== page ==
01 August 2018
By Jim Roberts, Chairman of the Verbatim Investment Committee
Every day the media reminds us that our world is a risky place. The US president is a loose cannon, the British government is in chaos, Brexit looms and all-out trade war is in the offing. As if that were not enough, we’re all going to fry because of climate change. Populism, terrorism, nuclear proliferation, online fraud are just some of the issues that serve to boost our uncertainty.
Yet in reality, we humans are better fed, better educated, healthier, live longer and are less likely to encounter a war than at any other time in human existence. Why then do we often focus on negative aspects, rather than enjoy our vastly improved status?
It seems that there are reasons why we tend to see things in a bad light, especially when actual conditions are better than in the past. This is explained in a recent paper in Science Magazine, “Prevalence-induced concept change in human judgment.” Studies conducted by a group of American psychological researchers reveal that our brains have a natural tendency to normalise interpretation of phenomena. In plain English, when things improve, we don’t notice. So, if large threats recede, we don’t feel any less threatened because we have recalibrated our thinking and upgraded lesser threats into larger ones. Our score on the satisfaction-dissatisfaction spectrum tends not to move, despite the changes going on around us. Sadly, it seems that evolution has not equipped our brains with the facility to hold constant the criteria on which we judge either the world or our position in it.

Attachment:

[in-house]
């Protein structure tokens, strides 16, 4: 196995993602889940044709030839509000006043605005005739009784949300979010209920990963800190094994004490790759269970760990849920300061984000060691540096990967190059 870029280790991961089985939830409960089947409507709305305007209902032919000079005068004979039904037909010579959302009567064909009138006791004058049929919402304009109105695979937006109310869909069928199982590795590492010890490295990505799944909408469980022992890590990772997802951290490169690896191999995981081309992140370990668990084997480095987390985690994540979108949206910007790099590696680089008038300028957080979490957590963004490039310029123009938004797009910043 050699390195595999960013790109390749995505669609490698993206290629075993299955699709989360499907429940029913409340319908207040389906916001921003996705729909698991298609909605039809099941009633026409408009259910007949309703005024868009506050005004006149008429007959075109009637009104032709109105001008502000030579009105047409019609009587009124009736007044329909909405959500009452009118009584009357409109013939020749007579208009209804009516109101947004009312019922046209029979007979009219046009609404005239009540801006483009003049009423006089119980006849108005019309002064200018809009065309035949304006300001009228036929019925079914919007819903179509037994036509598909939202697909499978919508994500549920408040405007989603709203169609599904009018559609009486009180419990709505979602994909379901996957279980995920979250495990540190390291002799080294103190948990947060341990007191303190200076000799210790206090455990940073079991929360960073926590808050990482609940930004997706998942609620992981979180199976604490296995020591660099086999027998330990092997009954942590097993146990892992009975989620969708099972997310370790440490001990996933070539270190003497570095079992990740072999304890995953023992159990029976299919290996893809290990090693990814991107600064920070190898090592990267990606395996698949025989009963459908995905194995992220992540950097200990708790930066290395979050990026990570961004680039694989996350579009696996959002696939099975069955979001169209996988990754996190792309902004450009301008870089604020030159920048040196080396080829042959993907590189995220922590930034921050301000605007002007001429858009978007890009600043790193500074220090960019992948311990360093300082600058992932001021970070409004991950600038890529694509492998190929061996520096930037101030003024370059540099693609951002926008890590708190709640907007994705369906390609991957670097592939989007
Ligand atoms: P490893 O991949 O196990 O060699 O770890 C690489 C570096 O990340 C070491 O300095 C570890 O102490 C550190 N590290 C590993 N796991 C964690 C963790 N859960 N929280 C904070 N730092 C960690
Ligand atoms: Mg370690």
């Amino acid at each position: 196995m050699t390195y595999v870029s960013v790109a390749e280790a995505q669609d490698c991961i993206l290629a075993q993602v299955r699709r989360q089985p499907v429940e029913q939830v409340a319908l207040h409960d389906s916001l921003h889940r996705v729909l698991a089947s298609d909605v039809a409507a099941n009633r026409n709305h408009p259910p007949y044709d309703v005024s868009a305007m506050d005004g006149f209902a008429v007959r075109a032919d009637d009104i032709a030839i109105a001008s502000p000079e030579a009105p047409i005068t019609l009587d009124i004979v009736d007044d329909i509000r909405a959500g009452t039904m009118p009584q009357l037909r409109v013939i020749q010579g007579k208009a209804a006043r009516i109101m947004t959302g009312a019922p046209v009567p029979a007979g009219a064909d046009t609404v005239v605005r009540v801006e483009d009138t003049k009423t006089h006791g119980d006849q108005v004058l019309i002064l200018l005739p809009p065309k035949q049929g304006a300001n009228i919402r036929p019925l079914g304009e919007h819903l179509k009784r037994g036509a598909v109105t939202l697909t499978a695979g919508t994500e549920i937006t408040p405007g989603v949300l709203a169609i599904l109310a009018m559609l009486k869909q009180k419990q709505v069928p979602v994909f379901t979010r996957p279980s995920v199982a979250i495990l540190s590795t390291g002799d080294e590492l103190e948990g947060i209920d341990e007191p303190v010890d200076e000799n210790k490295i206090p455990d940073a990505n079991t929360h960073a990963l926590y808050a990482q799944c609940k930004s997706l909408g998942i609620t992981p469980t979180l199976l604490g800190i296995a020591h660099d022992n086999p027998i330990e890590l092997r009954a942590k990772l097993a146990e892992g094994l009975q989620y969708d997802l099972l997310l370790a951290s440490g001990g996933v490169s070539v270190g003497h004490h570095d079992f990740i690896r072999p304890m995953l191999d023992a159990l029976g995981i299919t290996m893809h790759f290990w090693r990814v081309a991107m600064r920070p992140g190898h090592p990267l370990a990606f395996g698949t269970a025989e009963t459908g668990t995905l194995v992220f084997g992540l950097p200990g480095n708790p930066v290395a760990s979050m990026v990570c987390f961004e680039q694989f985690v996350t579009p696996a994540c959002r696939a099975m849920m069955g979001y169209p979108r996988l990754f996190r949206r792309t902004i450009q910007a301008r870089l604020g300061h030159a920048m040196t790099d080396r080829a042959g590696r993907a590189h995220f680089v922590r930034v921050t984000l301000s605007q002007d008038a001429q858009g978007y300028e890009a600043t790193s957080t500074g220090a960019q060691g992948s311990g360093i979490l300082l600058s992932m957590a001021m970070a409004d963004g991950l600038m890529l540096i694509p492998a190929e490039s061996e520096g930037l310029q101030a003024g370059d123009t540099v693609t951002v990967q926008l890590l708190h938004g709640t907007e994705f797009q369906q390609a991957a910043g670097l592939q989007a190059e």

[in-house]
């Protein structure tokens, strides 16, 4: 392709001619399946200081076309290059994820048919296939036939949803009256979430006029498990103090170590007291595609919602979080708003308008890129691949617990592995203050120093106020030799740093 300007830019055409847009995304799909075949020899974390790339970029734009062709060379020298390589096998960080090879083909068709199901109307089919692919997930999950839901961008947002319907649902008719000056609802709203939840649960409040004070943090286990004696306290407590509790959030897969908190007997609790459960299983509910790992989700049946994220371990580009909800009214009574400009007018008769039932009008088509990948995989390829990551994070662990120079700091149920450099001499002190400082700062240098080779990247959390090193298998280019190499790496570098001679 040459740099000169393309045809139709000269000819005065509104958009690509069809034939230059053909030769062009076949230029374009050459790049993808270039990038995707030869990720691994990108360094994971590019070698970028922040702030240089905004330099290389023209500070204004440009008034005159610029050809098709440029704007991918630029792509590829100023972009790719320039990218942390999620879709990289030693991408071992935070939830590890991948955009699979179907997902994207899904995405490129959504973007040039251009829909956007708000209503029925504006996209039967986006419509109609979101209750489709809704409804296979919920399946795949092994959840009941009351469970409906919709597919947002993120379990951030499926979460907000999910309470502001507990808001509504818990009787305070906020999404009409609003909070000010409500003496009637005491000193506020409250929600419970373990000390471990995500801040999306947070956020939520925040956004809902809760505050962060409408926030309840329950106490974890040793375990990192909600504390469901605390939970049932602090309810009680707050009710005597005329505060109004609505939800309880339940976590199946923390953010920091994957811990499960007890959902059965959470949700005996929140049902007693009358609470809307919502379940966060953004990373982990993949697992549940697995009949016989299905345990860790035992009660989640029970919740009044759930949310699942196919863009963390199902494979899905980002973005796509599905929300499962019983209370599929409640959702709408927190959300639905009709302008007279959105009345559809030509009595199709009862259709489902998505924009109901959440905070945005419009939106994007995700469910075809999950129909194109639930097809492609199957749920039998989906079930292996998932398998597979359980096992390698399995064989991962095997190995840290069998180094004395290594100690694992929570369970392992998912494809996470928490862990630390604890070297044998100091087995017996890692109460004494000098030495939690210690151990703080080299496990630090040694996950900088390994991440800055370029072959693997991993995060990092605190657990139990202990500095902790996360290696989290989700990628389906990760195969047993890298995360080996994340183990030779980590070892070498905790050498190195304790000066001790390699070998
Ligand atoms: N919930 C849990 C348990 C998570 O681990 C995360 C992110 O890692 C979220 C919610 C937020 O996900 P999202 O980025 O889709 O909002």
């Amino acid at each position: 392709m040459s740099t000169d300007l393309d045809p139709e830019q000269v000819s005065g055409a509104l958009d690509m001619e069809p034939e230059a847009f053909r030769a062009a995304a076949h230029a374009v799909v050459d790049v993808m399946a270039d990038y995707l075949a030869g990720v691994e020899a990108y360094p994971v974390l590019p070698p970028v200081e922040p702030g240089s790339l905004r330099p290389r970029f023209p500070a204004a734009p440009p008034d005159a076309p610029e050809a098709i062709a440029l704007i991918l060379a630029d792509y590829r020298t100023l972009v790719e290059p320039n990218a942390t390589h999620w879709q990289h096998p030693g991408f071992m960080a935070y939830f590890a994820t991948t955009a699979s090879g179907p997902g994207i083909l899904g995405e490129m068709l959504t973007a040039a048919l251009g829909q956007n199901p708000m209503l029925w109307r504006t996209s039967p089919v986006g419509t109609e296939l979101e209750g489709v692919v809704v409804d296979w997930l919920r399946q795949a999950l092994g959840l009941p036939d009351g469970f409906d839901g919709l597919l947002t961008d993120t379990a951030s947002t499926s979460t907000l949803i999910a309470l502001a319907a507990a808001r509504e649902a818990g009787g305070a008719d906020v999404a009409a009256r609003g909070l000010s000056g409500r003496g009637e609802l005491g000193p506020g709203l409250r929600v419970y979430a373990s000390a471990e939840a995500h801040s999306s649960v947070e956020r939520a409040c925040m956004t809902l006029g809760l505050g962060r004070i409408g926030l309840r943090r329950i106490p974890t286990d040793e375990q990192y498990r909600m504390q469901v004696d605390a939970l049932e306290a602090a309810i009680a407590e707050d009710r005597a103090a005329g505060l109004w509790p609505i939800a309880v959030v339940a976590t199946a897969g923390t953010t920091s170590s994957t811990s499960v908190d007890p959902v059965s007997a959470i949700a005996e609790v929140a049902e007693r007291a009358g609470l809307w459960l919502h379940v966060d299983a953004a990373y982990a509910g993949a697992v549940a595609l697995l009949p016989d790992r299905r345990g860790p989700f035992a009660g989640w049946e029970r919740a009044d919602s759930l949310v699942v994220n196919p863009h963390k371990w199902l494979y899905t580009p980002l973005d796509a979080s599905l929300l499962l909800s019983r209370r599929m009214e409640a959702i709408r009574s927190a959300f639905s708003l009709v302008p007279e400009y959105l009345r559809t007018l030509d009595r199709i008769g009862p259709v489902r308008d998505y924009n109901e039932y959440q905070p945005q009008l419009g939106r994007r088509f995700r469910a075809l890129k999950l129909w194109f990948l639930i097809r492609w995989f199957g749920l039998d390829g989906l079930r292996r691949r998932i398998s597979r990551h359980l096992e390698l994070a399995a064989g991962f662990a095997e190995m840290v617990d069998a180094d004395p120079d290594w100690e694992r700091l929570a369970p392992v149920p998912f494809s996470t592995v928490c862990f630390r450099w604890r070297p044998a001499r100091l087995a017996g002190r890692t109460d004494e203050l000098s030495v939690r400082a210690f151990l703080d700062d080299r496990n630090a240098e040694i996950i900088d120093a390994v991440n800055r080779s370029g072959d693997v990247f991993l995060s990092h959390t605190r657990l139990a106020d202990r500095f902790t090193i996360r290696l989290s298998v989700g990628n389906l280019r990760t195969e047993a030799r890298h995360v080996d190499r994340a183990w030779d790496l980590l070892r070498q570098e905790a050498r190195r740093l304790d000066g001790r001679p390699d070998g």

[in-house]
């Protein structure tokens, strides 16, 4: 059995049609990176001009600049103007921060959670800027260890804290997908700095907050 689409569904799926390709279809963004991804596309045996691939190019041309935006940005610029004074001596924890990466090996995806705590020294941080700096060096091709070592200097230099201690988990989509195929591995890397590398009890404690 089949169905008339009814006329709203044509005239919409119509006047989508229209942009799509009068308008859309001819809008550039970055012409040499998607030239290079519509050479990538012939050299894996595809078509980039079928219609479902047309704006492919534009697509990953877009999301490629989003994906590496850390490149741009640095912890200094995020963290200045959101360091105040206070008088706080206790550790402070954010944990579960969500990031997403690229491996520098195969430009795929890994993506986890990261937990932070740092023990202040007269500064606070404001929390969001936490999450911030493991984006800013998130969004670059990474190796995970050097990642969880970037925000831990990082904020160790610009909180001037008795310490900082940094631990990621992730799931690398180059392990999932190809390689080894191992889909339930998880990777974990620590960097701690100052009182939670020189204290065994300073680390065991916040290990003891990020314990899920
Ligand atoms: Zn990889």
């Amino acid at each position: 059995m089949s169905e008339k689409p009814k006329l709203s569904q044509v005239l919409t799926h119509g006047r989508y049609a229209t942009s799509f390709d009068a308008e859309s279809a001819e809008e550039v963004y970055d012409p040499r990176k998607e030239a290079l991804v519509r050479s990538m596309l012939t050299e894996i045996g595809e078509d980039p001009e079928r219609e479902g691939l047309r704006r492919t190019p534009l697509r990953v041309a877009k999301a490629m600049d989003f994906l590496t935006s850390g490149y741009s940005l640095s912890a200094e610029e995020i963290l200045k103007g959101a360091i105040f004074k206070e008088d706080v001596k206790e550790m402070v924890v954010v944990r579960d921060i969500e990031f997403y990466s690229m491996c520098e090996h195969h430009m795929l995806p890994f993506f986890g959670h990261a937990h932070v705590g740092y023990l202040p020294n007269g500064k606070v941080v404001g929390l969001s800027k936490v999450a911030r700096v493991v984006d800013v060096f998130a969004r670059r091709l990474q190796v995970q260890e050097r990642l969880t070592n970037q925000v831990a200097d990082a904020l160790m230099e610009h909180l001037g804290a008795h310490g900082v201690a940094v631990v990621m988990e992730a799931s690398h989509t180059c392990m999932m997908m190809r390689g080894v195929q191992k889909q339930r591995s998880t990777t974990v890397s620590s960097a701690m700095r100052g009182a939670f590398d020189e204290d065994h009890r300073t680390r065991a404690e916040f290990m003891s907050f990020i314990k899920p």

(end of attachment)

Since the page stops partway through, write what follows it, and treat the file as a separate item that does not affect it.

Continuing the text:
This has big implications for investment managers. We like to think that we make judgments based on economic or mathematical criteria, which by their very nature are absolutes; but we are almost certainly wrong. Take volatility, for example. When can a day's movement in the market be classified as volatile? The answer to this question will always be context-related, not absolute. When volatility is low, the threshold of high volatility falls, and vice versa. Similarly, this applies to the classification of a potential investment stock as ‘cheap’ or ‘expensive’.
As humans, we are simply not very good at assessing such mathematical phenomena. Loss aversion, anchoring, overconfidence, confirmation bias and now prevalence-induced concept change all have the scope to lead us to make systemic errors, whilst simultaneously permitting us to retain our confidence that we are behaving rationally.
So in my view, the essence of a sound investment strategy is a systematic asset allocation based on a rational long-term strategy linked to well-formulated objectives, coupled with a fund manager selected for their insight, experience and data-driven stock selection processes.
This, in a nutshell, is what the Verbatim investment process provides. So cheer up! We may not have won the World Cup, but we had a ball!
Verbatim Asset Management has taken due care and attention in preparing this document, which is solely for the use of professional advisers. Verbatim cannot be held responsible for any inaccuracies arising out of information detailed within and will not accept liability for any loss arising out of or in connection with its use.